• Mixing presents left to right
  • Always with a smile across the face
  • Stars shining in the night

 

Activity #05:  Christmas Present Swap

This is my favourite Christmas activity and I have actually blogged about it before, almost seven years ago, and I pretty much use it with every group I teach, every Christmas.  It’s great!  You can find the instructions via the link, but I will also repeat them here:

(Before the class, you’ll need to chop up some scrap paper, so that each learner in the class will have SIX bits of paper each.)

(1)  Ask the learners what they want / are hoping to get for Christmas – in terms of presents from other people, though if anyone comes up with “world peace” you could extend the discussion to see how likely they think that is…  This could be in pairs, or open class.

(2)  Ask the learners if that always get what they want.  If not, what do they get instead?  Socks?  Soap?  Have they ever had a present they were truly horrified to receive?  This could be broadened out into a discussion on what constitutes a good present or a bad present.

(3)  Give the learners the slips of paper, so that each learner has six slips.  Tell the learners they’ll write one thing on each bit of paper, so on one bit of paper they’ll write ” Justin Bieber CD” and on another they’ll write “a yellow woollen scarf” and so on.  Three of the bits of paper should be things they would like to get this Christmas.  The other three things should be things they don’t want, necessarily, but which they think they might get.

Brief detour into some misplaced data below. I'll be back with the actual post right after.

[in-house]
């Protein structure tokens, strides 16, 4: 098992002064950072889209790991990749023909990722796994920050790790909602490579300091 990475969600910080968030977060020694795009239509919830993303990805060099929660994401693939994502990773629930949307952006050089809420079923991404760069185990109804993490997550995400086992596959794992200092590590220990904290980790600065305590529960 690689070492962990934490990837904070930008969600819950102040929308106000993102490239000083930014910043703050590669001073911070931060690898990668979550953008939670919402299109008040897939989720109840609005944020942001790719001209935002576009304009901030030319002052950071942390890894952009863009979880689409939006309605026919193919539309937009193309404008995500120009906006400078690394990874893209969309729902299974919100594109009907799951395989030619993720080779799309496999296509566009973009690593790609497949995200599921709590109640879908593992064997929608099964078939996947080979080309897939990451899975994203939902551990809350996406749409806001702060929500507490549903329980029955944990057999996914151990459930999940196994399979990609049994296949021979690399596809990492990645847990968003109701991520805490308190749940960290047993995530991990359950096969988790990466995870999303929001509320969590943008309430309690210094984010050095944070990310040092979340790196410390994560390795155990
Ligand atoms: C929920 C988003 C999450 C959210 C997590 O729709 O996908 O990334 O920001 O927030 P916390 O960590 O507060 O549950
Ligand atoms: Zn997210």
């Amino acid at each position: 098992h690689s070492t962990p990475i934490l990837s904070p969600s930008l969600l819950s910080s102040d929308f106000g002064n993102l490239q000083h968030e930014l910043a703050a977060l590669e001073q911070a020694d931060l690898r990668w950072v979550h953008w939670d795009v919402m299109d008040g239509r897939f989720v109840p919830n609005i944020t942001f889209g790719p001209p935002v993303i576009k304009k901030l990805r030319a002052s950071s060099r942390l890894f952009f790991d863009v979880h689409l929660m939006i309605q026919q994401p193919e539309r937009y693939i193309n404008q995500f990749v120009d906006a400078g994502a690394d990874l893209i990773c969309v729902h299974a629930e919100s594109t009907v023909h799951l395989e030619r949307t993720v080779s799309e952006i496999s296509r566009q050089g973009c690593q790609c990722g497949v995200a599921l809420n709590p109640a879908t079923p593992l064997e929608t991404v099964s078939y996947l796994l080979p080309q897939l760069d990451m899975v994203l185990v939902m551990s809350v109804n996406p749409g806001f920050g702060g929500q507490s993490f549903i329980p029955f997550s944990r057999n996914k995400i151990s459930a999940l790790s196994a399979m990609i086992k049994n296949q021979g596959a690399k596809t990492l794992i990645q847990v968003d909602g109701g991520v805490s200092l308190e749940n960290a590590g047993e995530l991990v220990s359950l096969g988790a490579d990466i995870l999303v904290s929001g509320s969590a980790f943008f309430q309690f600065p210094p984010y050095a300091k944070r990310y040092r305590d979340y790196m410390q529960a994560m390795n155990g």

(4)  When they’re done, the learners scrunch up all the bits of paper into little balls and give them to the teacher, who puts them in a container of some kind (a Santa hat if you have one handy!).

(5)  The teacher then elicits / inputs the negotiation language for the swapping activity – examples might include:

  • Would you like a __________?
  • Do you want to swap a __________ for a _______?
  • If you give me _________ I’ll give you ___________.

Ask the learners for other ideas….

(6)  The teacher then throws all the balls of paper up in the air, so that they are scattered across the classroom.   If you can cope with the potential chaos, an alternative is to do this as a snowball fight, with learners throwing the paper balls at each other for two or three minutes.  At the end, a brief mad undignified scramble then ensues as the learners grab as many items as they can – make sure they know they should only take six.  If someone has more, select one from them at random and redistribute it to whoever’s missing an item.

(7)  The learners then “unwrap” their gifts and see what they have got!  They can then decide what they want to keep and what they want to swap.

(8)  The learners then mingle and swap their gifts until such time as they’re happy with everything they have in their hands.

(9)  Content feedback:  Who got what?  Who’s happy and who’s unhappy?  Language feedback – reformulation and extension of learner utterances during the mingle task

The End!

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Image Credits:

Photo by Tyler Delgado on Unsplash

Clipart by Theresa Knott on Wikimedia Commons